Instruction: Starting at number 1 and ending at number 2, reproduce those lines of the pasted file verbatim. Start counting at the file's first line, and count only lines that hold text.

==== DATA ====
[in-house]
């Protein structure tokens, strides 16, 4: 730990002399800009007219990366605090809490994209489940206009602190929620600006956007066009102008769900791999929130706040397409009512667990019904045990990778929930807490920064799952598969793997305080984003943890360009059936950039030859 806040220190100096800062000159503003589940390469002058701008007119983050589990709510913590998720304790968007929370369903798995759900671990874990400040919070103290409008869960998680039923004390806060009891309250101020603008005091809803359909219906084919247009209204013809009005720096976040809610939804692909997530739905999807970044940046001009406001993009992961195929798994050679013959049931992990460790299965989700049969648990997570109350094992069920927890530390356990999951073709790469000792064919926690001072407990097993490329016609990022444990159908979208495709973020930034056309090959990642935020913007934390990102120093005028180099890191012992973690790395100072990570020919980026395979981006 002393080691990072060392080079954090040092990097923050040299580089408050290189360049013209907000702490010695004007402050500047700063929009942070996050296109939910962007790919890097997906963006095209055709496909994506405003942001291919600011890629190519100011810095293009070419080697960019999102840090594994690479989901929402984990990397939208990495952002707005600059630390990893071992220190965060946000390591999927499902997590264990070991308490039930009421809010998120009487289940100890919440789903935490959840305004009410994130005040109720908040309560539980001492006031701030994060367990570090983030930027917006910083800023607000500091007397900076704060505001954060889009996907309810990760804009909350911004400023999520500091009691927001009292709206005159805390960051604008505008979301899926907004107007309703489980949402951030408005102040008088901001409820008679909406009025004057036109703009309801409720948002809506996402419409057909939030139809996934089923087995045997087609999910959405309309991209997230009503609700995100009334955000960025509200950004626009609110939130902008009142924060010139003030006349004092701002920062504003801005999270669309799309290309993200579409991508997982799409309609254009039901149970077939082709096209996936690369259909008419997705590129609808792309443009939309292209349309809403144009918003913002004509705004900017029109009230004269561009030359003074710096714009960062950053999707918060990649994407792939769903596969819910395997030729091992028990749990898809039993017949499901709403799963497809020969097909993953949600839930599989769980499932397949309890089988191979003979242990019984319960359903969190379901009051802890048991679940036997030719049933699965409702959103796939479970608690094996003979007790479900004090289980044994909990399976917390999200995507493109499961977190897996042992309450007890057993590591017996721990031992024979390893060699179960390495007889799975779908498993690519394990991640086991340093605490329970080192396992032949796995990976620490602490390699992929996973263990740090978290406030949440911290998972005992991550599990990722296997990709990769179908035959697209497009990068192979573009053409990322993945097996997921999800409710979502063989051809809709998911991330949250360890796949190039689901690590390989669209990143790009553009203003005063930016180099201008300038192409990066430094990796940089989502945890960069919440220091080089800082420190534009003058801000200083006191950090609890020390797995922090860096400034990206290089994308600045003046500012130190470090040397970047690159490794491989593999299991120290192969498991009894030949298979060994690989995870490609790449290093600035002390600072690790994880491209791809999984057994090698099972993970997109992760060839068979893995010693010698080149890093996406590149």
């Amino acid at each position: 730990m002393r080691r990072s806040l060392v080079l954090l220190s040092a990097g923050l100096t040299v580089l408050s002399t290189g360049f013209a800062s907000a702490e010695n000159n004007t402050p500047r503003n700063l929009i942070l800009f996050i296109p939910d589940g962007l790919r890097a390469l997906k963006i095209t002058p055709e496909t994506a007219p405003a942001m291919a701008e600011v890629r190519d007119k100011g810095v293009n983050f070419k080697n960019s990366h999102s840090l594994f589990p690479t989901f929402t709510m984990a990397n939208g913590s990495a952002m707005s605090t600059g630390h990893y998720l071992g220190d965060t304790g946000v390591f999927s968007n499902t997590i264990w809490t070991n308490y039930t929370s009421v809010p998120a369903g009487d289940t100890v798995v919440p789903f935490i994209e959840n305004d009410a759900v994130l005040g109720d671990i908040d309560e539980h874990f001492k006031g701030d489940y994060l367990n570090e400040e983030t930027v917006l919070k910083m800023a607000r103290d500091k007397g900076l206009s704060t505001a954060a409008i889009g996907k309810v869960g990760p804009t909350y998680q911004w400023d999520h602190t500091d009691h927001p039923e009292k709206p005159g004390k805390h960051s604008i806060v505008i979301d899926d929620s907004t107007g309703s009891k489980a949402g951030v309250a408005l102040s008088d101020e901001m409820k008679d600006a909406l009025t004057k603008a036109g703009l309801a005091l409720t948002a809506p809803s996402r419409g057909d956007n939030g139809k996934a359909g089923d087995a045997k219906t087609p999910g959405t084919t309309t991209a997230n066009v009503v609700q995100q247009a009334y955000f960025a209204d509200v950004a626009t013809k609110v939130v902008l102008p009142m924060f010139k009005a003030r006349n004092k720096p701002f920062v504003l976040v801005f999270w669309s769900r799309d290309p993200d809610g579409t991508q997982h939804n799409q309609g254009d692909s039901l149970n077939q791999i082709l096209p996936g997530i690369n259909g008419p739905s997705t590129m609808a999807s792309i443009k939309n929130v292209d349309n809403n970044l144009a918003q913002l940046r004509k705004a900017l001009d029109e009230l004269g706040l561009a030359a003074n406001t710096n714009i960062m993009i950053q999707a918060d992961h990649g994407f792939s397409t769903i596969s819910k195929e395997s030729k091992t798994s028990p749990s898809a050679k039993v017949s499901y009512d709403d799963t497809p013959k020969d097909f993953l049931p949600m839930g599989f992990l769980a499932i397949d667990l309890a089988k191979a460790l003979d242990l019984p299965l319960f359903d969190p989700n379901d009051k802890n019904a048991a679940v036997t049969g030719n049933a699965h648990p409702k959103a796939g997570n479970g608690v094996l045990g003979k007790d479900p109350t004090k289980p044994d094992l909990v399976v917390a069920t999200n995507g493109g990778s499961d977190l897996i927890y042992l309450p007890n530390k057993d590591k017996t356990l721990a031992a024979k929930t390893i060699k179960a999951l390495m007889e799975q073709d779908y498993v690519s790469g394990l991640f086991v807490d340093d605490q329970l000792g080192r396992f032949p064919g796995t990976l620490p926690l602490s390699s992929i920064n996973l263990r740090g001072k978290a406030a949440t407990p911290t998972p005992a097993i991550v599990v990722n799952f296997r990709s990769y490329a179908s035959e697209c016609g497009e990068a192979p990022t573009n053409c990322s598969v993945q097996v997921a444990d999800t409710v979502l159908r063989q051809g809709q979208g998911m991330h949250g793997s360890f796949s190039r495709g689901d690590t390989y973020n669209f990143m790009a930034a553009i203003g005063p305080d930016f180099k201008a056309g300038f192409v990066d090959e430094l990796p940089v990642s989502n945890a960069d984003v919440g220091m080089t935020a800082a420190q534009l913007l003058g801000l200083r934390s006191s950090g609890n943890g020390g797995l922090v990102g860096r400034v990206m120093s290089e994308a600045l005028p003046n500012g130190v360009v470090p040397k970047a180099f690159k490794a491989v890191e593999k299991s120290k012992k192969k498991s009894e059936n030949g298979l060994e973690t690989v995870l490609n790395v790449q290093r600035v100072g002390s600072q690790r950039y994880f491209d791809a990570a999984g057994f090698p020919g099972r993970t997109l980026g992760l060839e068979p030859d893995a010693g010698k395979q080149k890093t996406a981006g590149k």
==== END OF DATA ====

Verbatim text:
[in-house]
């Protein structure tokens, strides 16, 4: 730990002399800009007219990366605090809490994209489940206009602190929620600006956007066009102008769900791999929130706040397409009512667990019904045990990778929930807490920064799952598969793997305080984003943890360009059936950039030859 806040220190100096800062000159503003589940390469002058701008007119983050589990709510913590998720304790968007929370369903798995759900671990874990400040919070103290409008869960998680039923004390806060009891309250101020603008005091809803359909219906084919247009209204013809009005720096976040809610939804692909997530739905999807970044940046001009406001993009992961195929798994050679013959049931992990460790299965989700049969648990997570109350094992069920927890530390356990999951073709790469000792064919926690001072407990097993490329016609990022444990159908979208495709973020930034056309090959990642935020913007934390990102120093005028180099890191012992973690790395100072990570020919980026395979981006 002393080691990072060392080079954090040092990097923050040299580089408050290189360049013209907000702490010695004007402050500047700063929009942070996050296109939910962007790919890097997906963006095209055709496909994506405003942001291919600011890629190519100011810095293009070419080697960019999102840090594994690479989901929402984990990397939208990495952002707005600059630390990893071992220190965060946000390591999927499902997590264990070991308490039930009421809010998120009487289940100890919440789903935490959840305004009410994130005040109720908040309560539980001492006031701030994060367990570090983030930027917006910083800023607000500091007397900076704060505001954060889009996907309810990760804009909350911004400023999520500091009691927001009292709206005159805390960051604008505008979301899926907004107007309703489980949402951030408005102040008088901001409820008679909406009025004057036109703009309801409720948002809506996402419409057909939030139809996934089923087995045997087609999910959405309309991209997230009503609700995100009334955000960025509200950004626009609110939130902008009142924060010139003030006349004092701002920062504003801005999270669309799309290309993200579409991508997982799409309609254009039901149970077939082709096209996936690369259909008419997705590129609808792309443009939309292209349309809403144009918003913002004509705004900017029109009230004269561009030359003074710096714009960062950053999707918060990649994407792939769903596969819910395997030729091992028990749990898809039993017949499901709403799963497809020969097909993953949600839930599989769980499932397949309890089988191979003979242990019984319960359903969190379901009051802890048991679940036997030719049933699965409702959103796939479970608690094996003979007790479900004090289980044994909990399976917390999200995507493109499961977190897996042992309450007890057993590591017996721990031992024979390893060699179960390495007889799975779908498993690519394990991640086991340093605490329970080192396992032949796995990976620490602490390699992929996973263990740090978290406030949440911290998972005992991550599990990722296997990709990769179908035959697209497009990068192979573009053409990322993945097996997921999800409710979502063989051809809709998911991330949250360890796949190039689901690590390989669209990143790009553009203003005063930016180099201008300038192409990066430094990796940089989502945890960069919440220091080089800082420190534009003058801000200083006191950090609890020390797995922090860096400034990206290089994308600045003046500012130190470090040397970047690159490794491989593999299991120290192969498991009894030949298979060994690989995870490609790449290093600035002390600072690790994880491209791809999984057994090698099972993970997109992760060839068979893995010693010698080149890093996406590149």